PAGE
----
Is Your Car's Rust Terminal?

Posted on: 28 June 2021

Plenty of people pride themselves on keeping cars running for long as they can. Maintaining an old car might seem like an uphill battle, but it's often a practical way to get the most value from a vehicle. Nothing lasts forever, however, and some conditions are terminal. The big three car killers are typically internal engine damage, internal transmission damage, and rust.

Although modern vehicles include more significant protection against corrosion, rust is often a certainty in damp areas or anywhere that uses road salt. In some regions, rust may be the primary factor in permanently removing old vehicles from the road. If you've noticed some rust on your junker, this guide will help you decide if it's time to throw in the towel and scrap your rustbucket.

Understanding Rust on Your Car

You may have heard that rust spreads, but this isn't entirely accurate. While it's true that rust problems often progress from minor to fatal, there's more going on than meets the eye. Instead of creeping along your car like a skin infection, rust forms on areas of exposed metal. Once these areas rust, they can damage nearby paint, exposing more metal and allowing the process to continue.

In practice, this means that you can sometimes repair minor rust problems before they become more severe and salvage your car in the process. Unfortunately, rust on older vehicles can often be like an infestation of ants in your home. When you spot one area of rust, it's almost sure that there's more rust you can't see.

Knowing When Rust is Fatal

Rust problems broadly fall into two categories: surface and penetrating. Surface rust will eventually progress to penetrating rust, going through a middle ground state commonly referred to as "pitting" or "scale" rust. As you might suspect, surface rust is relatively shallow, while penetrating rust has already eaten through most of the metal.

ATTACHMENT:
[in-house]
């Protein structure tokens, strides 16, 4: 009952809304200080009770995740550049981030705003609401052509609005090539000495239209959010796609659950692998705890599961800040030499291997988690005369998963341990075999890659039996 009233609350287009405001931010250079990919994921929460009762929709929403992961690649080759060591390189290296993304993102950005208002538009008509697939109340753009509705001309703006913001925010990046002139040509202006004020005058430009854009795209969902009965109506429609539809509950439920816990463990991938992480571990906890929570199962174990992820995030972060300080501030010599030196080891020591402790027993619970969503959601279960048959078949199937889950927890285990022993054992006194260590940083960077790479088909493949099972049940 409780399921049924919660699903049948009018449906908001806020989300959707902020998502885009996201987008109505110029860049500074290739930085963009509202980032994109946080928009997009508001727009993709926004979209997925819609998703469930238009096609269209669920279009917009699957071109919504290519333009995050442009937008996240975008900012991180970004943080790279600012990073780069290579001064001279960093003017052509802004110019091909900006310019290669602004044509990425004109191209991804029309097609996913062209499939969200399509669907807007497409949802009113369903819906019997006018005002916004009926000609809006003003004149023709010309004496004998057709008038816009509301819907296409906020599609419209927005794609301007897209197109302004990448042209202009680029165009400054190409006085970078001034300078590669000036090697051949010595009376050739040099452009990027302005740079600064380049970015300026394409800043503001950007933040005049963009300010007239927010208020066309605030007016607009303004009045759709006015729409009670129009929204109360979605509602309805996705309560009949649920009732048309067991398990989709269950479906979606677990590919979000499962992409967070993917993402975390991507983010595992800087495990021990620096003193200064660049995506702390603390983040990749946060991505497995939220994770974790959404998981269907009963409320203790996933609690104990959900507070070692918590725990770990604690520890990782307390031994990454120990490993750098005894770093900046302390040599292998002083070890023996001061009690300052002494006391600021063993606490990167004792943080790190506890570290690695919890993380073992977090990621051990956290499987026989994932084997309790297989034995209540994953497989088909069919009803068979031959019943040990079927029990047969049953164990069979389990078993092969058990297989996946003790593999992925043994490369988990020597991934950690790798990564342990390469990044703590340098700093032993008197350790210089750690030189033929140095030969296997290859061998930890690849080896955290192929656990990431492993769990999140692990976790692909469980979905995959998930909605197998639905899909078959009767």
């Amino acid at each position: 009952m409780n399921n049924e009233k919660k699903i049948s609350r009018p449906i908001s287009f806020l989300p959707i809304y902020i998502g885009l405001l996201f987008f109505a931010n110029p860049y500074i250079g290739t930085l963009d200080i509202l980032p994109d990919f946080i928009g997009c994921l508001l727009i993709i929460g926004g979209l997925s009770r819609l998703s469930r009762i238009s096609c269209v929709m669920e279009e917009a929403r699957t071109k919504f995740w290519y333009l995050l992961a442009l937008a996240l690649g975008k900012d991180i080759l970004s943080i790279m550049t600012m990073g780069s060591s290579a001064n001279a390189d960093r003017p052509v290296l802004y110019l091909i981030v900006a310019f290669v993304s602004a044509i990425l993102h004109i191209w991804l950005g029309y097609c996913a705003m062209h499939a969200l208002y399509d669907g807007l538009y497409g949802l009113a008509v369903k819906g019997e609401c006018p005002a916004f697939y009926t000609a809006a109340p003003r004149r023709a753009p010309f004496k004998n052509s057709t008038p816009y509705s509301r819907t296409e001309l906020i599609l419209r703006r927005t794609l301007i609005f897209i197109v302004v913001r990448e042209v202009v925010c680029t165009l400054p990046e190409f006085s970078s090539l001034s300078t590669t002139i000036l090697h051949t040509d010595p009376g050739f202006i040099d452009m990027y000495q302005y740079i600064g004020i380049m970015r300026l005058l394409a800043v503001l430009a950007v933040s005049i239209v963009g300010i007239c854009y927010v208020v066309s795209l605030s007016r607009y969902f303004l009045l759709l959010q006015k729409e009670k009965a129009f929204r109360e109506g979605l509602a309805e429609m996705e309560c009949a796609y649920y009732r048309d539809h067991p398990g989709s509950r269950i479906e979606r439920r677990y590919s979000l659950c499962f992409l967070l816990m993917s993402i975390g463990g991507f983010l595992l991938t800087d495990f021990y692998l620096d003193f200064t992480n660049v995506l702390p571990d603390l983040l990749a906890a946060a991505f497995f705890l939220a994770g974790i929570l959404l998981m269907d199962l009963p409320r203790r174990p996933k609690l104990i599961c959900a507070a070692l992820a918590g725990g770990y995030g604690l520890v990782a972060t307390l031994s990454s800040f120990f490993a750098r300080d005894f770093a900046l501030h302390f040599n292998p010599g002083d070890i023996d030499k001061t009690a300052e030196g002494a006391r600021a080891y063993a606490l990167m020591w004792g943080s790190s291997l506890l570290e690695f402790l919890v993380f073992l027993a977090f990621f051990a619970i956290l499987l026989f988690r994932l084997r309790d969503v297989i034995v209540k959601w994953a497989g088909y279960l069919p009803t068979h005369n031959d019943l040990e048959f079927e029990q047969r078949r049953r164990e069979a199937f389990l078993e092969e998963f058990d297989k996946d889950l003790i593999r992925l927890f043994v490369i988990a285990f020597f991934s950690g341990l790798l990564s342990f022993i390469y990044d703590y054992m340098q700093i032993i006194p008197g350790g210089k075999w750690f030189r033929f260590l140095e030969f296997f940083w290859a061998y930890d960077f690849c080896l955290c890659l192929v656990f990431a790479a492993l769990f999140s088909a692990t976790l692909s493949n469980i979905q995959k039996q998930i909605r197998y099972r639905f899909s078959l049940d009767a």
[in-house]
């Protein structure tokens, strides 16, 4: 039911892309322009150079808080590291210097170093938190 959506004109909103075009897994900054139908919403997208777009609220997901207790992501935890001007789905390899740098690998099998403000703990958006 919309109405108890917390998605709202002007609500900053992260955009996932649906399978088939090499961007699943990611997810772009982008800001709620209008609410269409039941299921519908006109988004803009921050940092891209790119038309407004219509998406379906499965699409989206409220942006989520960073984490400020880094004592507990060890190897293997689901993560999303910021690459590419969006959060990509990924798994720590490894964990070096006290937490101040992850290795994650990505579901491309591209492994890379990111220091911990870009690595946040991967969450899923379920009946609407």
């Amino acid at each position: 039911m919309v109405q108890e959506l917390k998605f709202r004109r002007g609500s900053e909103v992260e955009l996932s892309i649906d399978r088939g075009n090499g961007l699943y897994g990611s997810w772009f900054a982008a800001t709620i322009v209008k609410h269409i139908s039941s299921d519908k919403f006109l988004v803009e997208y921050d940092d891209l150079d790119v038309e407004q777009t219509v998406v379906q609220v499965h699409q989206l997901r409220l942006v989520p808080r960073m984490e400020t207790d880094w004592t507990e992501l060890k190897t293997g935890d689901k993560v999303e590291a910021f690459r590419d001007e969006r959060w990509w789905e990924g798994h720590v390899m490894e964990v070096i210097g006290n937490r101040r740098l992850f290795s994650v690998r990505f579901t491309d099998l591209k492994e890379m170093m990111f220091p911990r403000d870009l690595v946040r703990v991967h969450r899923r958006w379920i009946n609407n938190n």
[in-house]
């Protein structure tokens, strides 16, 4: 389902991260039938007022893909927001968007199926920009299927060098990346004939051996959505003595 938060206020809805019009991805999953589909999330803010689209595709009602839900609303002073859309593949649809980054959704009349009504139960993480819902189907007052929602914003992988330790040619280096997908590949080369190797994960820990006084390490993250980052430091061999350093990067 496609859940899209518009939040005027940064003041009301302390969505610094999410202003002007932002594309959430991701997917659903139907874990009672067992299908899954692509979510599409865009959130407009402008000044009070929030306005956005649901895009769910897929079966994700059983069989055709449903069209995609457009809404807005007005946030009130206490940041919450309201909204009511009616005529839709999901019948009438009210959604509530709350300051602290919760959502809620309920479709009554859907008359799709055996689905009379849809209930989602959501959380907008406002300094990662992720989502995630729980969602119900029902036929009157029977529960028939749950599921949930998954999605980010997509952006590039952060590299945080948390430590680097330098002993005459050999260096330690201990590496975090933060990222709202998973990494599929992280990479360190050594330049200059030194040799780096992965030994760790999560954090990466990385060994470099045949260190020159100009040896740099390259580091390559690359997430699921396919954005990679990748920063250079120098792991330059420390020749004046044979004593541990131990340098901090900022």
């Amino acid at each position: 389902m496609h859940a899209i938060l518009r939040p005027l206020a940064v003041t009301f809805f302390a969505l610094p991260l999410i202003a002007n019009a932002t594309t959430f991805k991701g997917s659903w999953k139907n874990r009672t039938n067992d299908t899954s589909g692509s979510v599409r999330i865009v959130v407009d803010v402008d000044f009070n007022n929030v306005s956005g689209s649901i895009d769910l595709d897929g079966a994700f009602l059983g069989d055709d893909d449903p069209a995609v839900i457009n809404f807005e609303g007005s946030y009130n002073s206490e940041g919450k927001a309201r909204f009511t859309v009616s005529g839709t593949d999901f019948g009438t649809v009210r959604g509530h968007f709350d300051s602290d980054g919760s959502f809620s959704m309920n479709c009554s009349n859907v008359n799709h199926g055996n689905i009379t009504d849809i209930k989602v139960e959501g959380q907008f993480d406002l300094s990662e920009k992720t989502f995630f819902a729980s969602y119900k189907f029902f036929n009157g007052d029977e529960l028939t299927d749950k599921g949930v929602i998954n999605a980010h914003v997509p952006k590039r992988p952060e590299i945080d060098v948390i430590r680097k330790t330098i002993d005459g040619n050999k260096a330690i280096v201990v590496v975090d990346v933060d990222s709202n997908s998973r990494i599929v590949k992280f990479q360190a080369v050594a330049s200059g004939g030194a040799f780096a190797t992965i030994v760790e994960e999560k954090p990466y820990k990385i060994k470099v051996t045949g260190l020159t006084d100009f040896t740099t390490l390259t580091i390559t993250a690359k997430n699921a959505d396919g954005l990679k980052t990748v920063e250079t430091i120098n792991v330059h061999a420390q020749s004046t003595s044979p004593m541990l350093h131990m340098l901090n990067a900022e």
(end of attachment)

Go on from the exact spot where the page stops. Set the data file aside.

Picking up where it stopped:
As a general rule, surface rust isn't a problem if you deal with it quickly, but more severe pitting rust may be costly to repair. On an older vehicle, fixing this problem before it progresses can often be prohibitively expensive. Penetrating rust typically requires replacing whole panels or welding in new metal.

On trucks or older body-on-frame vehicles, structural rust can be an even more severe problem. Penetrating rust on the frame can lead to severe damage, ultimately making the car unsafe to drive without taking drastic action. Conducting these repairs is rarely worthwhile on anything other than beloved classics.

If you've noticed scale or penetrating rust on your old beater, then it's rarely worthwhile to repair, and the presence of rust may severely diminish the resale value. Fortunately, scrap buyers typically don't worry about the existence of rust. There are lots of buyers that pay cash for junk cars, and this is an excellent way to get into a safer vehicle while still recovering some of your vehicle's value.